A soul-wrecking good time
by Andrea Powell, HPCCR Electronic Communications Manager
Have you ever had an experience that just wrecked your soul? But in a kind of good, life-affirming way? It doesn’t happen very often. But last week, at our most recent staff meeting, over 200 of us had an experience just like that. And when I say it was powerful, I mean that we all left that meeting feeling like our emotions had been sideswiped by a Mack truck. By the time you finish reading this very long post (you’ve been warned!), you might actually know what I’m talking about.
I think I cried for two hours straight during that meeting. Yep, it was that moving. That emotionally draining and amazing. We laughed. We cried. We praised God. We cried some more. We held hands and sang Kum Ba Yah. (No, not really. But we did hold hands and sing “Lean On Me”. More on that later.)
Our guest speaker, Steve Montgomery, started the collective waterworks by telling his personal hospice story. His beloved wife Eileen (and when I say beloved, I mean it was love at first sight — do not pass GO, do not collect $200) died at Levine & Dickson Hospice House almost exactly a year ago. She left a doting husband and three absolutely precious children. All of whom we saw, as a visual, in the stunning family portrait that was on the screen behind Steve the entire time he spoke. I don’t have space to go into his entire story, but let’s just say he had to make some very tough (and terrifying) choices regarding his wife’s treatment. Each time he had to make those choices, Eileen was on the brink of death. Cue the tears.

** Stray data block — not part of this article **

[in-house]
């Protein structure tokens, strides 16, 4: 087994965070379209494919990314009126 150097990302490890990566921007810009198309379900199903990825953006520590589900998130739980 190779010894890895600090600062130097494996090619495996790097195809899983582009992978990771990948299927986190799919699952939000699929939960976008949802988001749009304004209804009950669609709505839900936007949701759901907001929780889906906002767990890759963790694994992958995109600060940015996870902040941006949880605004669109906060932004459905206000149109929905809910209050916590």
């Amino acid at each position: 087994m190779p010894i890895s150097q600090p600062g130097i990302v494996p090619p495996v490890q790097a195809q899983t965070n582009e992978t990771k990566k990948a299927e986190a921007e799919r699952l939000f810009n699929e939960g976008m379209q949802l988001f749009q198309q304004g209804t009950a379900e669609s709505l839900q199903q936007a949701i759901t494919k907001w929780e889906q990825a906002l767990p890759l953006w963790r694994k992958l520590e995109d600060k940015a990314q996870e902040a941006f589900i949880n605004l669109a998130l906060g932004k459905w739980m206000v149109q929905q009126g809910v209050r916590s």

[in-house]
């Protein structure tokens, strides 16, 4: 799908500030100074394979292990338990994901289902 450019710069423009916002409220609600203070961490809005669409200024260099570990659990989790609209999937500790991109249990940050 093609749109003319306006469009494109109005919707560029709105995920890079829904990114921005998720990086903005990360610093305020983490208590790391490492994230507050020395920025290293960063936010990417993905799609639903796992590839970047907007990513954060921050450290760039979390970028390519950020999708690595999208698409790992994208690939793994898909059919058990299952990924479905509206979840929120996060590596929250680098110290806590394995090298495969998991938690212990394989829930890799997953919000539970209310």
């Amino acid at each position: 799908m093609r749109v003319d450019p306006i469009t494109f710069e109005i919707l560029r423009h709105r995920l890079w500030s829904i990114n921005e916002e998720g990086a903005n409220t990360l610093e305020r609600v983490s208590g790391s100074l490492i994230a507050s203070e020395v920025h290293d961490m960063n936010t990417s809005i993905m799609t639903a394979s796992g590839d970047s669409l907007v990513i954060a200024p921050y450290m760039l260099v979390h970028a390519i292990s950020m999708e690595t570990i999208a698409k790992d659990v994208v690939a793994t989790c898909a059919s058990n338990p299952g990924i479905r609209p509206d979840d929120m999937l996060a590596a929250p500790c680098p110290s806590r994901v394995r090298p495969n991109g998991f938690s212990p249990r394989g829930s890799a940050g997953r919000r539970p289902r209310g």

But Eileen and her family eventually found their way to LDHH and had 16 heart-breakingly beautiful days together. When Steve said that they lived at LDHH, he literally means they lived there. I’m talking an aero mattress on the floor, right next to the bed, that Steve and Eileen’s sisters fought over so that they could be as close as possible to her during the fleeting time she had left (now the tears were starting to pool in the corners of my eyes).